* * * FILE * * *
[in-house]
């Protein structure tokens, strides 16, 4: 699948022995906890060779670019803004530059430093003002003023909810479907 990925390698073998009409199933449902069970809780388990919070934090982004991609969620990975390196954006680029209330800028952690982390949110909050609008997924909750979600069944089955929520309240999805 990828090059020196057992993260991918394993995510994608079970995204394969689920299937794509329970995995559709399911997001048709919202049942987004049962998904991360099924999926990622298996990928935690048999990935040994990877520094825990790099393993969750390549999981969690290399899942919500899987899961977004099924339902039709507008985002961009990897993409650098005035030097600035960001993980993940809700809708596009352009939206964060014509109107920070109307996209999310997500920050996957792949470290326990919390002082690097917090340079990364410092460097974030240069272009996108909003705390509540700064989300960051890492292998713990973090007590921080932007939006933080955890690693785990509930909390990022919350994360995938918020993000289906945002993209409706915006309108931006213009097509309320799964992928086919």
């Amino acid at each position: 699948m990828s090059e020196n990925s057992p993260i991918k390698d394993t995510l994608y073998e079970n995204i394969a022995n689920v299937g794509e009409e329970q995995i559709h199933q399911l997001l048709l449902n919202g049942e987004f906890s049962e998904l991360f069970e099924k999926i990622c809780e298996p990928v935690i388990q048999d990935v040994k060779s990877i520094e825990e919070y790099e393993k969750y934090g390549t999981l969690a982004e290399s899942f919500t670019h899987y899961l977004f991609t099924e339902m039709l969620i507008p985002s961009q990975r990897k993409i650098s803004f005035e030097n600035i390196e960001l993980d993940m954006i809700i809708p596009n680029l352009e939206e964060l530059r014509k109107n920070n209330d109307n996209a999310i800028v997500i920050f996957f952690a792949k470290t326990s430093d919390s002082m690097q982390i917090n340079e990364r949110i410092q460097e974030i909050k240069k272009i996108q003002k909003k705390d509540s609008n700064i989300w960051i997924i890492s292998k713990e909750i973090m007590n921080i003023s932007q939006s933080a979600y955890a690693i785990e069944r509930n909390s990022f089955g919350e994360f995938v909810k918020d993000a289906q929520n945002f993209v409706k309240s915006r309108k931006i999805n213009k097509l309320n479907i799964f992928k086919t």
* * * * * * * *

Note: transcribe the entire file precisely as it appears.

[in-house]
């Protein structure tokens, strides 16, 4: 699948022995906890060779670019803004530059430093003002003023909810479907 990925390698073998009409199933449902069970809780388990919070934090982004991609969620990975390196954006680029209330800028952690982390949110909050609008997924909750979600069944089955929520309240999805 990828090059020196057992993260991918394993995510994608079970995204394969689920299937794509329970995995559709399911997001048709919202049942987004049962998904991360099924999926990622298996990928935690048999990935040994990877520094825990790099393993969750390549999981969690290399899942919500899987899961977004099924339902039709507008985002961009990897993409650098005035030097600035960001993980993940809700809708596009352009939206964060014509109107920070109307996209999310997500920050996957792949470290326990919390002082690097917090340079990364410092460097974030240069272009996108909003705390509540700064989300960051890492292998713990973090007590921080932007939006933080955890690693785990509930909390990022919350994360995938918020993000289906945002993209409706915006309108931006213009097509309320799964992928086919």
């Amino acid at each position: 699948m990828s090059e020196n990925s057992p993260i991918k390698d394993t995510l994608y073998e079970n995204i394969a022995n689920v299937g794509e009409e329970q995995i559709h199933q399911l997001l048709l449902n919202g049942e987004f906890s049962e998904l991360f069970e099924k999926i990622c809780e298996p990928v935690i388990q048999d990935v040994k060779s990877i520094e825990e919070y790099e393993k969750y934090g390549t999981l969690a982004e290399s899942f919500t670019h899987y899961l977004f991609t099924e339902m039709l969620i507008p985002s961009q990975r990897k993409i650098s803004f005035e030097n600035i390196e960001l993980d993940m954006i809700i809708p596009n680029l352009e939206e964060l530059r014509k109107n920070n209330d109307n996209a999310i800028v997500i920050f996957f952690a792949k470290t326990s430093d919390s002082m690097q982390i917090n340079e990364r949110i410092q460097e974030i909050k240069k272009i996108q003002k909003k705390d509540s609008n700064i989300w960051i997924i890492s292998k713990e909750i973090m007590n921080i003023s932007q939006s933080a979600y955890a690693i785990e069944r509930n909390s990022f089955g919350e994360f995938v909810k918020d993000a289906q929520n945002f993209v409706k309240s915006r309108k931006i999805n213009k097509l309320n479907i799964f992928k086919t």